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Outperform in an age of disruption

Outperform in an age of disruption

James P. Liddy, Partner and Chairman of KPMG's Global Financial Services practice, speaking about the key actions that financial services executives could be doing today for growth and success in the coming year and beyond.


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Darina Barrett, Partner, KPMG in Ireland

EMA Head of Asset Management

KPMG in Ireland


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Financial services executives are bullish about their company's growth prospects, with 81 percent of them voicing confidence in the short-term.

However, our survey of over 300 financial services CEOs also suggest that they realize their businesses are being disrupted, and are deeply concerned about geopolitical uncertainties and other top of mind worries, such as emerging technology, operational and strategic risks.

They have reason to be worried as the environment we operate in today is dramatically different even when compared to just a decade ago - technological change continues to pick up pace, customer demands and expectations are shifting rapidly, regulatory regimes and governance requirements are evolving and maturing. The good news is that many banks, insurers and asset managers are taking charge and investing into transforming their business for the future.

Time for action

Leading banks, insurers and asset managers are thinking deeply about what they want their business to look like in the future. Many are trying to understand the disruption and how to turn it into opportunities for growth; seeking ways to stay relevant to their customers and eschewing tradition to find new models and platforms for growth.

Across the business, financial institutions are automating processes to improve operational flexibility, attracting and retaining talent, and implementing programs to foster a truly entrepreneurial culture within their organizations.

New partners are also coming into view, particularly fintech startups that may offer new ideas and sharpen their relevance in the market. In some cases, this has led to dramatic reshaping of business portfolios of products and services.

Rather than basing their decisions on historic trends and gut feel, the leaders are listening carefully to the voice of their customers, and are using available data sources to get the right insights to deliver on their customers' wants, needs, desires and trends. As a result, they are becoming increasingly better at customer segmentation and targeting.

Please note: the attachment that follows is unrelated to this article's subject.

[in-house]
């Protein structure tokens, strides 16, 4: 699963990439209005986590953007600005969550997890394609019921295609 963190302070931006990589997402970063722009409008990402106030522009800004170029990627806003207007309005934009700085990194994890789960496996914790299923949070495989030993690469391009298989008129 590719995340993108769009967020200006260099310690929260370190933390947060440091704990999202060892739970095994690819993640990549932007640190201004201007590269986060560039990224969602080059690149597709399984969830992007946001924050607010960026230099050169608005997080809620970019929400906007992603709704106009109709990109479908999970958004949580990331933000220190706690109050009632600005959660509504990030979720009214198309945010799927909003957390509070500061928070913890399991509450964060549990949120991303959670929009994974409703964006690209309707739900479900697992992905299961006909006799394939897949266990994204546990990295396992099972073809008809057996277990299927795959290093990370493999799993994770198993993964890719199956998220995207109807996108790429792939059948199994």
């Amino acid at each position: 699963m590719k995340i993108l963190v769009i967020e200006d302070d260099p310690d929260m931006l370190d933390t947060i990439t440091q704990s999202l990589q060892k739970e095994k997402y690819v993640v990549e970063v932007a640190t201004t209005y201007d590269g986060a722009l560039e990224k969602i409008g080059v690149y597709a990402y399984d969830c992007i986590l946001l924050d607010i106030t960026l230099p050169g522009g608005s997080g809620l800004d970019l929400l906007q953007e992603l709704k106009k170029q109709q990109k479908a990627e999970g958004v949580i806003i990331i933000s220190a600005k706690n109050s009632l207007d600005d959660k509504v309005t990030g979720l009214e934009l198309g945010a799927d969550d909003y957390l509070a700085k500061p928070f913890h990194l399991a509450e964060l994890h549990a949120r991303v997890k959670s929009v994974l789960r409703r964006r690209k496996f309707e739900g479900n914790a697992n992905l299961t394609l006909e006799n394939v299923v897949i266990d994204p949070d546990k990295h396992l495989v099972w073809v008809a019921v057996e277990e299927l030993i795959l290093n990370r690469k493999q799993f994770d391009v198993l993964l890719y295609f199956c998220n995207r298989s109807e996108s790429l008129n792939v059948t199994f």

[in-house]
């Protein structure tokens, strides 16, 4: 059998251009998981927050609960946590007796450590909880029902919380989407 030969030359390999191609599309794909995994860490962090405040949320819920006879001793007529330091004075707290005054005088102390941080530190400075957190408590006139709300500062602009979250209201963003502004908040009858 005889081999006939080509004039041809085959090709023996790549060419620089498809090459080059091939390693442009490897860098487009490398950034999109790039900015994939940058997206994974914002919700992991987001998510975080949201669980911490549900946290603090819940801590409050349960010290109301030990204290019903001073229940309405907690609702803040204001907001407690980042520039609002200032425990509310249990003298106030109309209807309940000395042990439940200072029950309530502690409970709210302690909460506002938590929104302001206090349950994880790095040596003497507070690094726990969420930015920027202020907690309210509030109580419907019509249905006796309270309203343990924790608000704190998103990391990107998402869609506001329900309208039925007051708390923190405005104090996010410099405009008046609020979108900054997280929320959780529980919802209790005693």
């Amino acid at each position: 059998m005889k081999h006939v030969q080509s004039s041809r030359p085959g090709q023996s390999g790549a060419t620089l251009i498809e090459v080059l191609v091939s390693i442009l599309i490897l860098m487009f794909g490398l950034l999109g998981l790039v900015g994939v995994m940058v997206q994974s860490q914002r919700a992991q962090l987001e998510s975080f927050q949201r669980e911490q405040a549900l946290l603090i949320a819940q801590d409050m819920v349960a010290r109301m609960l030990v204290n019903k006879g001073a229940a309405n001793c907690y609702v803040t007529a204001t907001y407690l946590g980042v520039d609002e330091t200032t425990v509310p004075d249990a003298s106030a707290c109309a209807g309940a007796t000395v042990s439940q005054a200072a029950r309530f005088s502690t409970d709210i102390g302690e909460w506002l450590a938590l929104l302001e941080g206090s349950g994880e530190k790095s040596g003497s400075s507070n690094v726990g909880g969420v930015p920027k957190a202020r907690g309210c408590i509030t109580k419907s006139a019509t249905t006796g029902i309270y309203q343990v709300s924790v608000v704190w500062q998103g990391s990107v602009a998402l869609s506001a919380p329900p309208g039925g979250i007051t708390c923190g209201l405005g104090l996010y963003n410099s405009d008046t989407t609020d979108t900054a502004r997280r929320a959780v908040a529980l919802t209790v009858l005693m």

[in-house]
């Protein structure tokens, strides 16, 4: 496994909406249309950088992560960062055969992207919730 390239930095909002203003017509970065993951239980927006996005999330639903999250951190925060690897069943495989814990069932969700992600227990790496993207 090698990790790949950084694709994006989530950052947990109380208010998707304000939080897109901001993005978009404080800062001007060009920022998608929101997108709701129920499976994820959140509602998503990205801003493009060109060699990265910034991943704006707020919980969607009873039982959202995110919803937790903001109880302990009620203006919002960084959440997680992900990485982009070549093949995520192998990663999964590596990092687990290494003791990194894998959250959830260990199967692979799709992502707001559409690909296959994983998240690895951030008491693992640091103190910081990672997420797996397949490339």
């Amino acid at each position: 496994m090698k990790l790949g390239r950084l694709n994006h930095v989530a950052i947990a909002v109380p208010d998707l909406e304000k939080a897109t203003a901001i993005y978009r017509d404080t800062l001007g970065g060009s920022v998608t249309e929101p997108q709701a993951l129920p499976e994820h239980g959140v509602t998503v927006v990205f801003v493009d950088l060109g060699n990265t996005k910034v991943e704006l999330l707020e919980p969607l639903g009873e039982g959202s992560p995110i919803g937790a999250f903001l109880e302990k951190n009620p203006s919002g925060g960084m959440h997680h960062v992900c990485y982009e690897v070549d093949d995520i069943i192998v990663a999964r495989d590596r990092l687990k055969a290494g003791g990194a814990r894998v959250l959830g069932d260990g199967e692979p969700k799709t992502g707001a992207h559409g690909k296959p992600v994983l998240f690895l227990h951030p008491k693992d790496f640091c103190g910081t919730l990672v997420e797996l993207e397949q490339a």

How to win in 2020

Based on my experience and conversations with leading financial services executives, there are three things that organizations should be doing today if they hope to survive and thrive in the future:


  1. Tackle disruption head-on
    They should be thinking carefully about the changes that are taking place in their markets and working inside and outside of the organization to understand how these trends will impact their business. The information can then be used to decide what they want to be in the future and to find ways to turn disruption into opportunity.
  2. Focus on innovation
    They should be finding every opportunity to embed innovation into their organization as a core competence and building innovation into their culture - setting the tone at the top, creating the right mood in the middle and generating buzz at the bottom. They should stop thinking of innovation as a discrete initiative and start thinking about it as an organizational imperative.
  3. Listen carefully to their customers
    They should be working with partners across the value chain to understand, interpret and act on their customers' wants, needs and desires. They need to continuously ask themselves how their decisions help them become more relevant to their customers in the future and challenge any decisions that do not support that goal.
    Those financial services organizations that are able to do these three things will have good reason to be bullish about their growth prospects over the next three years. Those that do not take disruption seriously, however, could be left behind questioning their relevance in an evolving marketplace. For them, the next three years may be very difficult indeed.

© 2019 KPMG, an Ireland partnership and a member firm of the KPMG network of independent member firms affiliated with KPMG International, a Swiss cooperative. All rights reserved.

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